Peru’s mining industry grows
One of Latin America’s ore giants is growing in size and global influence.
Metalliferous mining is dominant in Peru’s economy. Abundant physical deposits combined with a healthy tax and legal regime to underpin the country’s success.
The recently released Fraser Institute survey of senior mining executives is revealing. In the survey’s investment attractiveness index, Peru came 14th out of 83 jurisdictions in 2018 – a substantial increase over 19th of 91 in 2017, and well over the 36th of 109 in 2015. In the particular Fraser Institute region, which comprises Latin America, the Caribbean and Argentina – where the latter is compiled by breaking that country down into separate districts – Peru is second only to Chile. As one survey respondent from
a consultancy commented, ‘The professionalism of Peru’s mining institutions is exemplary in terms of the level of information it provides to investors.’
Peru’s abundance of resources has attracted attention and investment from all over the world. For example, the Rio Blanco open-pit copper mine lies in northern Peru near Ecuador and is 45% owned by China’s Zijin Mining Group Company. Zijin’s key projects are located in 18 provinces and 11 overseas countries. The company is listed in Hong Kong and Shanghai and is mainly involved in exploring for and mining gold, copper and zinc as well as other mineral resources.
Rio Blanco is in turn the core asset of Rio Blanco Copper SA. It is hosted by a multi-phased intrusive porphyry complex, dated at about 11 million years. At least three generations of intrusive and mineralising events have been identified at Rio Blanco, which also exhibits the classic patterns of hydrothermal alteration associated with this type of mineral deposit. The total ore resources of the opencast copper mine are 12.57 billion tonnes (Bt) grading at 0.57%, and the mine’s life is more than 20 years.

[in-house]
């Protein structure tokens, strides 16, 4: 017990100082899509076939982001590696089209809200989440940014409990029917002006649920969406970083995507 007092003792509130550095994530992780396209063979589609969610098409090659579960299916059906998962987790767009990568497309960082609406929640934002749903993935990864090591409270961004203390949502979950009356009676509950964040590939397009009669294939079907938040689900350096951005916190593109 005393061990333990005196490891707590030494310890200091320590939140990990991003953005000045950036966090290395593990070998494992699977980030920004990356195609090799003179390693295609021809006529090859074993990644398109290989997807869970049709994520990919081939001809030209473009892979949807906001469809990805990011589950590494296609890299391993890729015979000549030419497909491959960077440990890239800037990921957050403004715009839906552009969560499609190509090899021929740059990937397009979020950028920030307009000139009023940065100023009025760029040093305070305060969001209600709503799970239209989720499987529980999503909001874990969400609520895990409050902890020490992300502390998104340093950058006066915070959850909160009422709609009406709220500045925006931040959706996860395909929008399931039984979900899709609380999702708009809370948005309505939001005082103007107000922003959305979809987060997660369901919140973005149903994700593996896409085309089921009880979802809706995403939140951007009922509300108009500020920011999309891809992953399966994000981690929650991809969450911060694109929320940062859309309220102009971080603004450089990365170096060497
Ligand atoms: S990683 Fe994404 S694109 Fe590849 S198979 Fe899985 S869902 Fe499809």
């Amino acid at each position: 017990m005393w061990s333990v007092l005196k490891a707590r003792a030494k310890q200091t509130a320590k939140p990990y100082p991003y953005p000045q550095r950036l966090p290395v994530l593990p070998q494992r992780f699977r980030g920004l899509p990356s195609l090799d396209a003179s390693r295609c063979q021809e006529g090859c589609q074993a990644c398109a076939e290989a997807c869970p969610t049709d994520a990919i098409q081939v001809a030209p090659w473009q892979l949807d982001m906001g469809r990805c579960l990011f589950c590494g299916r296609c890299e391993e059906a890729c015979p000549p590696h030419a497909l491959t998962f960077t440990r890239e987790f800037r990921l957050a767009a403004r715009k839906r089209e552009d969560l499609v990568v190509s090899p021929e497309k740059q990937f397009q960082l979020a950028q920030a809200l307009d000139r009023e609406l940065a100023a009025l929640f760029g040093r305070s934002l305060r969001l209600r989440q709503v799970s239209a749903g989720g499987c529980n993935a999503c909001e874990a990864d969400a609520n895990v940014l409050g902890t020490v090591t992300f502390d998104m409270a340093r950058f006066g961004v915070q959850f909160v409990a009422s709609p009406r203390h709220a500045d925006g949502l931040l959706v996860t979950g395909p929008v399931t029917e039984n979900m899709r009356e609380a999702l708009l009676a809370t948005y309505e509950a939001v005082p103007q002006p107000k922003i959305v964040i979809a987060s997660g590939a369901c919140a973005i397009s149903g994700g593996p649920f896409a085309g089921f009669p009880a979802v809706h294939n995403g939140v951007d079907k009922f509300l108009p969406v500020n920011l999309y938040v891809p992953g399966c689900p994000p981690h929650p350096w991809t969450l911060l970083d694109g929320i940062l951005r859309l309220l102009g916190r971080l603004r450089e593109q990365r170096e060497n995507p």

BHP in Peru
‘BHP’s exploration programme in Peru is focused on early greenfield opportunities owned by BHP or via third party exploration agreements,’ a BHP representative told Materials World.
This partial ownership of companies is demonstrated by BHP’s 33.75% holding in Compañía Minera Antamina SA, which operates Antamina, a complex in northern Peru 276km north of Lima, where copper, zinc, molybdenum, silver and lead concentrates are mined. This site – which derived its name from anta, the local Quechua word for copper – offers many challenges to miners, not least its location at 4,300m above sea level and its shipping port Punta Lobitas. This has not, however, dissuaded investors from putting in US$3.6bln.
The other shareholders in Antamina are Glencore at 33.75%, Teck at 22.5% and Mitsubishi with 10%. Antamina is one of the largest producers in Peru of copper and zinc concentrates and one of the top 10 anywhere in the world by volumes produced. In this respect, Antamina achieved 245 million tonnes (Mt) mined for the 2017 financial year.
Antamina practices underground blasting, which takes place under a sequential pattern 24 hours a day in 12-hour shifts. Once the ore is fragmented from the mining extraction process, it is loaded with electric shovels onto Caterpillar and Komatsu heavy machinery transport units for transfer to the crusher. The crusher breaks the ore down into 12.5cm chunks ready for transfer to the concentrator plant.
The next phase is milling and grinding. The concentrator plant receives the ore from the primary crusher and distributes it with its stacker into stockpiles outside the plant. The ore is transferred to the SAG mill, and then to three ball-grinding mills. After this the resulting pulp of water and ore is sent to flotation cells where the metals – copper and/or zinc, silver, lead and molybdenum – are recovered as planned. The pulp is then thickened to reduce water content, which allows for more cost-efficient and appropriate transportation and storage in tanks outside the plant.
Pipeline and port